Evaluating Vivado High-Level Synthesis on OpenCV Functions for the Zynq-7000 FPGA

University essay from Mälardalens högskola/Akademin för innovation, design och teknik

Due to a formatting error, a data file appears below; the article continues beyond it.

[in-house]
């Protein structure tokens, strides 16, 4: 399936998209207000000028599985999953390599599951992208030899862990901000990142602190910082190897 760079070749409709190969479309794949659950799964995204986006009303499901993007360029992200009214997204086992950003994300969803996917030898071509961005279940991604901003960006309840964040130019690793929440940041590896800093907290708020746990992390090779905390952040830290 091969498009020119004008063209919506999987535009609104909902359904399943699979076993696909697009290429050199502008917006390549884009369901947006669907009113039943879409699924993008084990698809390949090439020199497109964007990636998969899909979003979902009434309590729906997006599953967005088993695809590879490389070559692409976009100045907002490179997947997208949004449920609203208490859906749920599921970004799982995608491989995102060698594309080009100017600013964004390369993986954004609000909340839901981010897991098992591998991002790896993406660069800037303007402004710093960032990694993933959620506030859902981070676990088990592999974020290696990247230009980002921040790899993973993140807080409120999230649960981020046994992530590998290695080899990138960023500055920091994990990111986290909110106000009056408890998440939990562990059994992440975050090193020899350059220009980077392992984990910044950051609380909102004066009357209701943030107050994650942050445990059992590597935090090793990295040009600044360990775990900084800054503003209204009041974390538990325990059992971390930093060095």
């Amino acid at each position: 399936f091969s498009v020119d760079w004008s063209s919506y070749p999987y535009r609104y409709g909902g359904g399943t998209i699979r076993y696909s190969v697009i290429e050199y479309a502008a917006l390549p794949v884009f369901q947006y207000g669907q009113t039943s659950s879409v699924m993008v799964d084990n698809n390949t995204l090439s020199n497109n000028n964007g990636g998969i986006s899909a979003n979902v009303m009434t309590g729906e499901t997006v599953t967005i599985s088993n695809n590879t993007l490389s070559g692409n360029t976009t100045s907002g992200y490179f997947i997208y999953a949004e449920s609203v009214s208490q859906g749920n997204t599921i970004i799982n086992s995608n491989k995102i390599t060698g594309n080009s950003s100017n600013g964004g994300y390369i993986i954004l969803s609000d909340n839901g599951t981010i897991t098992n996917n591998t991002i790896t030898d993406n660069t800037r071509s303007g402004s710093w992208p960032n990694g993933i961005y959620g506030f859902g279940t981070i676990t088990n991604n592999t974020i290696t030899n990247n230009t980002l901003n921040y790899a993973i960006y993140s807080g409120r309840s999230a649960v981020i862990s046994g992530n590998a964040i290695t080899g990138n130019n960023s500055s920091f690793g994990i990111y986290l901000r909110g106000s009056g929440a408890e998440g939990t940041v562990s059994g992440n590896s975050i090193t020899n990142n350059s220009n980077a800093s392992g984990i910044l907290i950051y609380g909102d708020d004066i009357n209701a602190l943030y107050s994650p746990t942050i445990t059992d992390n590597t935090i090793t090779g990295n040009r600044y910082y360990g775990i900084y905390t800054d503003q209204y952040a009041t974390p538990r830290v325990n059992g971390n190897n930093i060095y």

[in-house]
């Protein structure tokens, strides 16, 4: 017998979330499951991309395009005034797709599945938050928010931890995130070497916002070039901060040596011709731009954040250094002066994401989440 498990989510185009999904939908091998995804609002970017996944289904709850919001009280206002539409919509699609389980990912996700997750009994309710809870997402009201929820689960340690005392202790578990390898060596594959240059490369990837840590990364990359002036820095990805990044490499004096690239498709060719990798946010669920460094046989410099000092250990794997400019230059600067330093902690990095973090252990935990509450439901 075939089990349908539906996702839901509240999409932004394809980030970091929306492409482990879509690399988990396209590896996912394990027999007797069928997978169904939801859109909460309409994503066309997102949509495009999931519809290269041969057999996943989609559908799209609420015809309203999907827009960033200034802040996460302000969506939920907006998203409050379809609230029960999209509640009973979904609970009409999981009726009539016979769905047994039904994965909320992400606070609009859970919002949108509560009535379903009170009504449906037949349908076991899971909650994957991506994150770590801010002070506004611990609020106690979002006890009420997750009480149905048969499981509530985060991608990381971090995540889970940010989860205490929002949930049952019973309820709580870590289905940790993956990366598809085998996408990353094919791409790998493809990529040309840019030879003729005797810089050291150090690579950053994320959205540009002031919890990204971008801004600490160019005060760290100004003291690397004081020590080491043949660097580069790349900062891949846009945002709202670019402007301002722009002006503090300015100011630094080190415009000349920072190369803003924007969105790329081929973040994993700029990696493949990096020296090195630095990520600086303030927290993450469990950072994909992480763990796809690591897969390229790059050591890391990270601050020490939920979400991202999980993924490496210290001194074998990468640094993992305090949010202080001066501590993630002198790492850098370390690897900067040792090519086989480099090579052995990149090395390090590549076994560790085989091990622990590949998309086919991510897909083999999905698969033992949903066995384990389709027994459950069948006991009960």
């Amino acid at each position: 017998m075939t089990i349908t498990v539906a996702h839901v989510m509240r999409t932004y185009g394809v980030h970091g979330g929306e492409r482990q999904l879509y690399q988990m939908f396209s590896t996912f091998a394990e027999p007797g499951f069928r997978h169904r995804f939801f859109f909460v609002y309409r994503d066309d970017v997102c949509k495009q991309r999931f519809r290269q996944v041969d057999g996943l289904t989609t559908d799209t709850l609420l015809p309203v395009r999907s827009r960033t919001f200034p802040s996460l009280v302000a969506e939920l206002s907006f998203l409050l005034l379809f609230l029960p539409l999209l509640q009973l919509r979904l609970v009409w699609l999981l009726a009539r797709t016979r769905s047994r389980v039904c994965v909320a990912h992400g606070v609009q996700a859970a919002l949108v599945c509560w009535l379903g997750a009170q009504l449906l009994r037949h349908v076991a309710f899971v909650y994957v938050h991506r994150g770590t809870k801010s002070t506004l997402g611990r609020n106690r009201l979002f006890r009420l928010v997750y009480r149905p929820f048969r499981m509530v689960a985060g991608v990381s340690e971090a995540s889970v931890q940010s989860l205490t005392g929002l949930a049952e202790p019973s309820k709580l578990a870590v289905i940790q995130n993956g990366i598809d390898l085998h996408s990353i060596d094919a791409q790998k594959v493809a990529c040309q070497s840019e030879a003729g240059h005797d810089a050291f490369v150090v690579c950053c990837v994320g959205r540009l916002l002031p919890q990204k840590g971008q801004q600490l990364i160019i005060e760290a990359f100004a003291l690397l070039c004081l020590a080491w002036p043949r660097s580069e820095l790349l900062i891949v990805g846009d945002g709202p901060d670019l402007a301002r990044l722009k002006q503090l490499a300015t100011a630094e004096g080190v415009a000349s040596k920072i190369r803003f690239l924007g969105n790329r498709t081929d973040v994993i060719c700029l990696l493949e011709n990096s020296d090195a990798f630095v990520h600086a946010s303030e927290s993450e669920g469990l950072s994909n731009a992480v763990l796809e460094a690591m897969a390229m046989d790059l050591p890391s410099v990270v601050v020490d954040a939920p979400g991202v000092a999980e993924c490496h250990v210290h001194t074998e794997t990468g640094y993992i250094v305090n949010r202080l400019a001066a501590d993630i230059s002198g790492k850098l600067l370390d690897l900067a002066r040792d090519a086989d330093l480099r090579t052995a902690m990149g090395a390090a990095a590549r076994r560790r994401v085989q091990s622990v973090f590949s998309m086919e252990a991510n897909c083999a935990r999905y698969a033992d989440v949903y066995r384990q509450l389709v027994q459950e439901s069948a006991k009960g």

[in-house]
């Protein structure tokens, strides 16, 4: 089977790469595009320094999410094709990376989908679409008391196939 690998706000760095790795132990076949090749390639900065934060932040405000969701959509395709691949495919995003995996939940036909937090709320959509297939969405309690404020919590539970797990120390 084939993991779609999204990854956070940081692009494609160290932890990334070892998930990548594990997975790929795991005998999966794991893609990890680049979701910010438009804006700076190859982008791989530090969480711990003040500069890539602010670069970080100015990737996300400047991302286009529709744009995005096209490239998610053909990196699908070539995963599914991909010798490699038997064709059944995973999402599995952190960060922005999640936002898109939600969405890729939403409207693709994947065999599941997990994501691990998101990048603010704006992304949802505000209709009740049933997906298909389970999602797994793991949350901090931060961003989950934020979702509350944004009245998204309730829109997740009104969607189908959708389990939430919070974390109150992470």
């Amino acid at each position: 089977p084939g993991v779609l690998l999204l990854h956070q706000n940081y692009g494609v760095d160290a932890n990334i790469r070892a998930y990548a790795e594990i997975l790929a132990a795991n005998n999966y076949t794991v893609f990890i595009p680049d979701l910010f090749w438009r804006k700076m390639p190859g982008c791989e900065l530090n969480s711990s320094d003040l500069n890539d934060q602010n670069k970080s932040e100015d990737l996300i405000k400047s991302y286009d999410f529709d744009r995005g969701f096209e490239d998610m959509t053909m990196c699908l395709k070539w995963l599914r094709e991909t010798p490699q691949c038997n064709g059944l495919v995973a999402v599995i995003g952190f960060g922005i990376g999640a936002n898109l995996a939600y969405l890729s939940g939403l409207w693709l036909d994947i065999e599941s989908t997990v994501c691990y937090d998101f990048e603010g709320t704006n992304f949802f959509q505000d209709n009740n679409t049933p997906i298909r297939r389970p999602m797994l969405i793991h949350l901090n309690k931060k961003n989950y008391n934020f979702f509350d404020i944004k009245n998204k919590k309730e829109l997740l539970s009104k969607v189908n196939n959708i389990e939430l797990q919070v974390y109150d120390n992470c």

Abstract: More complex and intricate Computer Vision algorithms combined with higher resolution image streams put bigger and bigger demands on processing power. CPU clock frequencies are now pushing the limits of possible speeds, and have instead started growing in number of cores. Most Computer Vision algorithms' performance respond well to parallel solutions. Dividing the algorithm over 4-8 CPU cores can give a good speed-up, but using chips with Programmable Logic (PL) such as FPGA's can give even more. An interesting recent addition to the FPGA family is a System on Chip (SoC) that combines a CPU and an FPGA in one chip, such as the Zynq-7000 series from Xilinx. This tight integration between the Programmable Logic and Processing System (PS) opens up for designs where C programs can use the programmable logic to accelerate selected parts of the algorithm, while still behaving like a C program. On that subject, Xilinx has introduced a new High-Level Synthesis Tool (HLST) called Vivado HLS, which has the power to accelerate C code by synthesizing it to Hardware Description Language (HDL) code. This potentially bridges two otherwise very separate worlds; the ever popular OpenCV library and FPGAs. This thesis will focus on evaluating Vivado HLS from Xilinx primarily with image processing in mind for potential use on GIMME-2; a system with a Zynq-7020 SoC and two high resolution image sensors, tailored for stereo vision.

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